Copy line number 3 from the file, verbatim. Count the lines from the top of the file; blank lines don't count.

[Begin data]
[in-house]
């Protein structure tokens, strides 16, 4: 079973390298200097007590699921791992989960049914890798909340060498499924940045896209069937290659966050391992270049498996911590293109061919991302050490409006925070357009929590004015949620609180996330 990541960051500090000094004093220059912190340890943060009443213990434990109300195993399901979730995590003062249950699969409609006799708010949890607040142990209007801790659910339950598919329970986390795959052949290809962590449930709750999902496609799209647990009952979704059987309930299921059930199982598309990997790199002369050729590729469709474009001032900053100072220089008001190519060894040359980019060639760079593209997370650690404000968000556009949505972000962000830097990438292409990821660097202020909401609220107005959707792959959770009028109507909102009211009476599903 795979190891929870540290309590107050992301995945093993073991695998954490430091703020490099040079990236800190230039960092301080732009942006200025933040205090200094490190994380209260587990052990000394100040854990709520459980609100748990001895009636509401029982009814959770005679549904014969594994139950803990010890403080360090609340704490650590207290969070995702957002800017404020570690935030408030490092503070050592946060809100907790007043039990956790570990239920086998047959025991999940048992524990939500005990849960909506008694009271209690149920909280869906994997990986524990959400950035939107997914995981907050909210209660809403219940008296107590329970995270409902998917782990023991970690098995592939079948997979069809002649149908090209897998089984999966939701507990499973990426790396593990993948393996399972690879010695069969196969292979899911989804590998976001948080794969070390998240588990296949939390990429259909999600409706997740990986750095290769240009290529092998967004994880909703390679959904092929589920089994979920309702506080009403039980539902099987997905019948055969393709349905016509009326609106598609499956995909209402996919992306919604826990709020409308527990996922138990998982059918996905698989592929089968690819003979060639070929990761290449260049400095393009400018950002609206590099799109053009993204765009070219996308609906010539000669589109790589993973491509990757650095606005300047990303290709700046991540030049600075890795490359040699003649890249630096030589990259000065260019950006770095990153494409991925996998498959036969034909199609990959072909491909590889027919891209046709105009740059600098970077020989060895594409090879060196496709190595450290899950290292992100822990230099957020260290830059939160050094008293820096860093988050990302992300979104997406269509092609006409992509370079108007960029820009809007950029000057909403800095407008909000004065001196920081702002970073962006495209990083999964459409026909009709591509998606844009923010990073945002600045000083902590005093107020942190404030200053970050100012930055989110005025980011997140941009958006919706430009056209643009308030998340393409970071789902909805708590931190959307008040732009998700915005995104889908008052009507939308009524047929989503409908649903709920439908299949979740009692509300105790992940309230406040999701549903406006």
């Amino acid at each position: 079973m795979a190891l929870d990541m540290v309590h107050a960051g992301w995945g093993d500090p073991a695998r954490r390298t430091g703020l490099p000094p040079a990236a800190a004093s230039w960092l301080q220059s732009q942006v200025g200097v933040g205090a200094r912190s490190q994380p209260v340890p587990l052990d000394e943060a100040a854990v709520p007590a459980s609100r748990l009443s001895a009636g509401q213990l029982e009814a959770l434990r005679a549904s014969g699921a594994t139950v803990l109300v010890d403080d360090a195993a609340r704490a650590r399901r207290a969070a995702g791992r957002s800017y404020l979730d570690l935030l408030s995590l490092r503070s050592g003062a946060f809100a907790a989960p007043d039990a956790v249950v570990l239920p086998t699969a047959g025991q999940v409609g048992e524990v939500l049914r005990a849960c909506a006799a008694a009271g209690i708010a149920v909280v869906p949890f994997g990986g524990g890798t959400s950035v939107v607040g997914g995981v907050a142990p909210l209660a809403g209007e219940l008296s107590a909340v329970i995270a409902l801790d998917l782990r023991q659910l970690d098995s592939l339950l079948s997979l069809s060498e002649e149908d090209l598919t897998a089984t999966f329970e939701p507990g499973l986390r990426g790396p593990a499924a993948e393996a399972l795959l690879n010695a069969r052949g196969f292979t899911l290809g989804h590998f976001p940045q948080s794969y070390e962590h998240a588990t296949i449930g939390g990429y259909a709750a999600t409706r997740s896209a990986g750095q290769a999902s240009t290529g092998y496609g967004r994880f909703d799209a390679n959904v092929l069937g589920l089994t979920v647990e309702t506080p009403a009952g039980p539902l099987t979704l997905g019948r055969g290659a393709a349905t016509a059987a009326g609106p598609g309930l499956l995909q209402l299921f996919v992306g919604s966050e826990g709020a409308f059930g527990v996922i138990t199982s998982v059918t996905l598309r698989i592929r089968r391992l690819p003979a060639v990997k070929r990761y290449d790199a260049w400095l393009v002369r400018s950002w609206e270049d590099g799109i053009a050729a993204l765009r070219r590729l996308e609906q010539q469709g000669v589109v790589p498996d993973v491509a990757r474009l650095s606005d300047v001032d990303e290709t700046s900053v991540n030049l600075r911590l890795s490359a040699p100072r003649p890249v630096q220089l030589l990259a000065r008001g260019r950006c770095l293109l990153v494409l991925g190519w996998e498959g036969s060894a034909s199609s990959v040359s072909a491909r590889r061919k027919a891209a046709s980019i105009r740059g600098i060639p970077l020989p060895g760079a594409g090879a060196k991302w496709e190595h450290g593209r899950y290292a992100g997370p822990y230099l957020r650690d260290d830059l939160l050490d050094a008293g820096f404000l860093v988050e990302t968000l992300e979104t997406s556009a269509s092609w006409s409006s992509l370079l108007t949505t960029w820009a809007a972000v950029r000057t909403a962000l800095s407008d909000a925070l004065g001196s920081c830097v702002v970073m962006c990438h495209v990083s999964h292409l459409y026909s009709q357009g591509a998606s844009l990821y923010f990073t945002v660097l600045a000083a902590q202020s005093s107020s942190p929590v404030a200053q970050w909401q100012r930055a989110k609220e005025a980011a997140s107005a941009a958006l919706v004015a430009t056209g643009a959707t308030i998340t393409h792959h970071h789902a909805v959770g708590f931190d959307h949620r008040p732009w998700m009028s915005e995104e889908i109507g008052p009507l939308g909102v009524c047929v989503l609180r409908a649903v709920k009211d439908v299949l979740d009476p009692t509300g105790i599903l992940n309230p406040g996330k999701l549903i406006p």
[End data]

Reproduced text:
């Amino acid at each position: 079973m795979a190891l929870d990541m540290v309590h107050a960051g992301w995945g093993d500090p073991a695998r954490r390298t430091g703020l490099p000094p040079a990236a800190a004093s230039w960092l301080q220059s732009q942006v200025g200097v933040g205090a200094r912190s490190q994380p209260v340890p587990l052990d000394e943060a100040a854990v709520p007590a459980s609100r748990l009443s001895a009636g509401q213990l029982e009814a959770l434990r005679a549904s014969g699921a594994t139950v803990l109300v010890d403080d360090a195993a609340r704490a650590r399901r207290a969070a995702g791992r957002s800017y404020l979730d570690l935030l408030s995590l490092r503070s050592g003062a946060f809100a907790a989960p007043d039990a956790v249950v570990l239920p086998t699969a047959g025991q999940v409609g048992e524990v939500l049914r005990a849960c909506a006799a008694a009271g209690i708010a149920v909280v869906p949890f994997g990986g524990g890798t959400s950035v939107v607040g997914g995981v907050a142990p909210l209660a809403g209007e219940l008296s107590a909340v329970i995270a409902l801790d998917l782990r023991q659910l970690d098995s592939l339950l079948s997979l069809s060498e002649e149908d090209l598919t897998a089984t999966f329970e939701p507990g499973l986390r990426g790396p593990a499924a993948e393996a399972l795959l690879n010695a069969r052949g196969f292979t899911l290809g989804h590998f976001p940045q948080s794969y070390e962590h998240a588990t296949i449930g939390g990429y259909a709750a999600t409706r997740s896209a990986g750095q290769a999902s240009t290529g092998y496609g967004r994880f909703d799209a390679n959904v092929l069937g589920l089994t979920v647990e309702t506080p009403a009952g039980p539902l099987t979704l997905g019948r055969g290659a393709a349905t016509a059987a009326g609106p598609g309930l499956l995909q209402l299921f996919v992306g919604s966050e826990g709020a409308f059930g527990v996922i138990t199982s998982v059918t996905l598309r698989i592929r089968r391992l690819p003979a060639v990997k070929r990761y290449d790199a260049w400095l393009v002369r400018s950002w609206e270049d590099g799109i053009a050729a993204l765009r070219r590729l996308e609906q010539q469709g000669v589109v790589p498996d993973v491509a990757r474009l650095s606005d300047v001032d990303e290709t700046s900053v991540n030049l600075r911590l890795s490359a040699p100072r003649p890249v630096q220089l030589l990259a000065r008001g260019r950006c770095l293109l990153v494409l991925g190519w996998e498959g036969s060894a034909s199609s990959v040359s072909a491909r590889r061919k027919a891209a046709s980019i105009r740059g600098i060639p970077l020989p060895g760079a594409g090879a060196k991302w496709e190595h450290g593209r899950y290292a992100g997370p822990y230099l957020r650690d260290d830059l939160l050490d050094a008293g820096f404000l860093v988050e990302t968000l992300e979104t997406s556009a269509s092609w006409s409006s992509l370079l108007t949505t960029w820009a809007a972000v950029r000057t909403a962000l800095s407008d909000a925070l004065g001196s920081c830097v702002v970073m962006c990438h495209v990083s999964h292409l459409y026909s009709q357009g591509a998606s844009l990821y923010f990073t945002v660097l600045a000083a902590q202020s005093s107020s942190p929590v404030a200053q970050w909401q100012r930055a989110k609220e005025a980011a997140s107005a941009a958006l919706v004015a430009t056209g643009a959707t308030i998340t393409h792959h970071h789902a909805v959770g708590f931190d959307h949620r008040p732009w998700m009028s915005e995104e889908i109507g008052p009507l939308g909102v009524c047929v989503l609180r409908a649903v709920k009211d439908v299949l979740d009476p009692t509300g105790i599903l992940n309230p406040g996330k999701l549903i406006p």